The big shareholder groups in Lundin Mining Corporation (TSE:LUN) have power over the company. Institutions will often hold stock in bigger companies, and we expect to see insiders owning a noticeable percentage of the smaller ones. Companies that used to be publicly owned tend to have lower insider ownership.
With a market capitalization of CA$7.8b, Lundin Mining is rather large. We'd expect to see institutional investors on the register. Companies of this size are usually well known to retail investors, too. Our analysis of the ownership of the company, below, shows that institutions are noticeable on the share registry. Let's take a closer look to see what the different types of shareholders can tell us about Lundin Mining.
What Does The Institutional Ownership Tell Us About Lundin Mining?
Many institutions measure their performance against an index that approximates the local market. So they usually pay more attention to companies that are included in major indices.
We can see that Lundin Mining does have institutional investors; and they hold a good portion of the company's stock. This can indicate that the company has a certain degree of credibility in the investment community. However, it is best to be wary of relying on the supposed validation that comes with institutional investors. They too, get it wrong sometimes. It is not uncommon to see a big share price drop if two large institutional investors try to sell out of a stock at the same time. So it is worth checking the past earnings trajectory of Lundin Mining, (below). Of course, keep in mind that there are other factors to consider, too.
Hedge funds don't have many shares in Lundin Mining. Our data shows that Nemesia S.À R.L. is the largest shareholder with 13% of shares outstanding. For context, the second largest shareholder holds about 7.9% of the shares outstanding, followed by an ownership of 6.1% by the third-largest shareholder.
Looking at the shareholder registry, we can see that 50% of the ownership is controlled by the top 22 shareholders, meaning that no single shareholder has a majority interest in the ownership.
While studying institutional ownership for a company can add value to your research, it is also a good practice to research analyst recommendations to get a deeper understand of a stock's expected performance. There are a reasonable number of analysts covering the stock, so it might be useful to find out their aggregate view on the future.
Insider Ownership Of Lundin Mining
The definition of company insiders can be subjective and does vary between jurisdictions. Our data reflects individual insiders, capturing board members at the very least. The company management answer to the board and the latter should represent the interests of shareholders. Notably, sometimes top-level managers are on the board themselves.
Insider ownership is positive when it signals leadership are thinking like the true owners of the company. However, high insider ownership can also give immense power to a small group within the company. This can be negative in some circumstances.
Our most recent data indicates that insiders own less than 1% of Lundin Mining Corporation. However, it's possible that insiders might have an indirect interest through a more complex structure. Keep in mind that it's a big company, and the insiders own CA$33m worth of shares. The absolute value might be more important than the proportional share. It is good to see board members owning shares, but it might be worth checking if those insiders have been buying.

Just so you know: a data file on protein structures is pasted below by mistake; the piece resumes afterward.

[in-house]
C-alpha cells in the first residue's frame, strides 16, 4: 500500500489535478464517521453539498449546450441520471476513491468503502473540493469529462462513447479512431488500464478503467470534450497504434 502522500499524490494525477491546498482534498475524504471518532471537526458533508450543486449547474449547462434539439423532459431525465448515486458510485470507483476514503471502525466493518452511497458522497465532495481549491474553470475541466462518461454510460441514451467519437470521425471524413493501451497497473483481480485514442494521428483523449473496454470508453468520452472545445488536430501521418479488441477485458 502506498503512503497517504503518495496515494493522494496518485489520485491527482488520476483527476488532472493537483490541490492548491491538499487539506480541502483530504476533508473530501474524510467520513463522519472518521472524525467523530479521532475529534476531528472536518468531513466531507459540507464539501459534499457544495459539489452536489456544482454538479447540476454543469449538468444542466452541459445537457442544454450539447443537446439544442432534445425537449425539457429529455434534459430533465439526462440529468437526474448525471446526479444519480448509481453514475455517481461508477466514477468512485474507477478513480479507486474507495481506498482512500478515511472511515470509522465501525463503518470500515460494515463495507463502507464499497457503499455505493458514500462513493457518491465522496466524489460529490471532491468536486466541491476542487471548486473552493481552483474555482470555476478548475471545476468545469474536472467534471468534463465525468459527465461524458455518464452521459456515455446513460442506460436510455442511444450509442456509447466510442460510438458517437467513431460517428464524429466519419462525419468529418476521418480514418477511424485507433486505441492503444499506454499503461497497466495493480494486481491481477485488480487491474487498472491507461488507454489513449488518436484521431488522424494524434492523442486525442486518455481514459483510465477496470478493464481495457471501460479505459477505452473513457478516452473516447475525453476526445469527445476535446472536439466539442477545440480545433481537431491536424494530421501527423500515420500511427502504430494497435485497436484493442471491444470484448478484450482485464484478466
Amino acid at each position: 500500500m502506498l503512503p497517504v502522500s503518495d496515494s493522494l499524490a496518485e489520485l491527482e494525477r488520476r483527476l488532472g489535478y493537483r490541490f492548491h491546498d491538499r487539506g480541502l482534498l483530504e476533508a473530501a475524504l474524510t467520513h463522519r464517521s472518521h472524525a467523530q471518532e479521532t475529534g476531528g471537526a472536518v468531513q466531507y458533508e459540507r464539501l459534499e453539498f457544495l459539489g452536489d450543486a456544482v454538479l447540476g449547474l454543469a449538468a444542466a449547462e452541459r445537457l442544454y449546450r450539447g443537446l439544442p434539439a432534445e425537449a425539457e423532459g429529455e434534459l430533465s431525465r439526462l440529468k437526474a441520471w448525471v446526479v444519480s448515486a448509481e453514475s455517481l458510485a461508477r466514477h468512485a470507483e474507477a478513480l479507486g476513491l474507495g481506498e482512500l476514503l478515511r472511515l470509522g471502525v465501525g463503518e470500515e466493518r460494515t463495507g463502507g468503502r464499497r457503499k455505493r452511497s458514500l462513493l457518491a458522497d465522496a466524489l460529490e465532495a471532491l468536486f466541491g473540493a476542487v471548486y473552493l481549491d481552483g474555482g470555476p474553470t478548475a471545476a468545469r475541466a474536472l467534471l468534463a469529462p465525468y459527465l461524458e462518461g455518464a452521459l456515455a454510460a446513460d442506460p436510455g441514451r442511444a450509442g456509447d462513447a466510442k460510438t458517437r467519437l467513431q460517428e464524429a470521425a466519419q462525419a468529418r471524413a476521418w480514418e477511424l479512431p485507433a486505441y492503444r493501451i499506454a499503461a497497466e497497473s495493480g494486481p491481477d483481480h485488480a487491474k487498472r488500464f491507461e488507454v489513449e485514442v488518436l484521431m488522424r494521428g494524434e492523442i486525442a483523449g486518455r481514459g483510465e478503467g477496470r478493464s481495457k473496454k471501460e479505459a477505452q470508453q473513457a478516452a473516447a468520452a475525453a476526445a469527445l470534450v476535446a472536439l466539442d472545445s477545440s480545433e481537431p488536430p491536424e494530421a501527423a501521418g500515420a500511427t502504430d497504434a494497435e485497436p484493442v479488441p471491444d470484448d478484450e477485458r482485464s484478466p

General Public Ownership
With a 42% ownership, the general public, mostly comprising of individual investors, have some degree of sway over Lundin Mining. While this size of ownership may not be enough to sway a policy decision in their favour, they can still make a collective impact on company policies.
Private Company Ownership
It seems that Private Companies own 13%, of the Lundin Mining stock. It might be worth looking deeper into this. If related parties, such as insiders, have an interest in one of these private companies, that should be disclosed in the annual report. Private companies may also have a strategic interest in the company.
While it is well worth considering the different groups that own a company, there are other factors that are even more important. Take risks for example - Lundin Mining has 1 warning sign we think you should be aware of.
If you are like me, you may want to think about whether this company will grow or shrink. Luckily, you can check this free report showing analyst forecasts for its future.
NB: Figures in this article are calculated using data from the last twelve months, which refer to the 12-month period ending on the last date of the month the financial statement is dated. This may not be consistent with full year annual report figures.
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This article by Simply Wall St is general in nature. We provide commentary based on historical data and analyst forecasts only using an unbiased methodology and our articles are not intended to be financial advice. It does not constitute a recommendation to buy or sell any stock, and does not take account of your objectives, or your financial situation. We aim to bring you long-term focused analysis driven by fundamental data. Note that our analysis may not factor in the latest price-sensitive company announcements or qualitative material. Simply Wall St has no position in any stocks mentioned.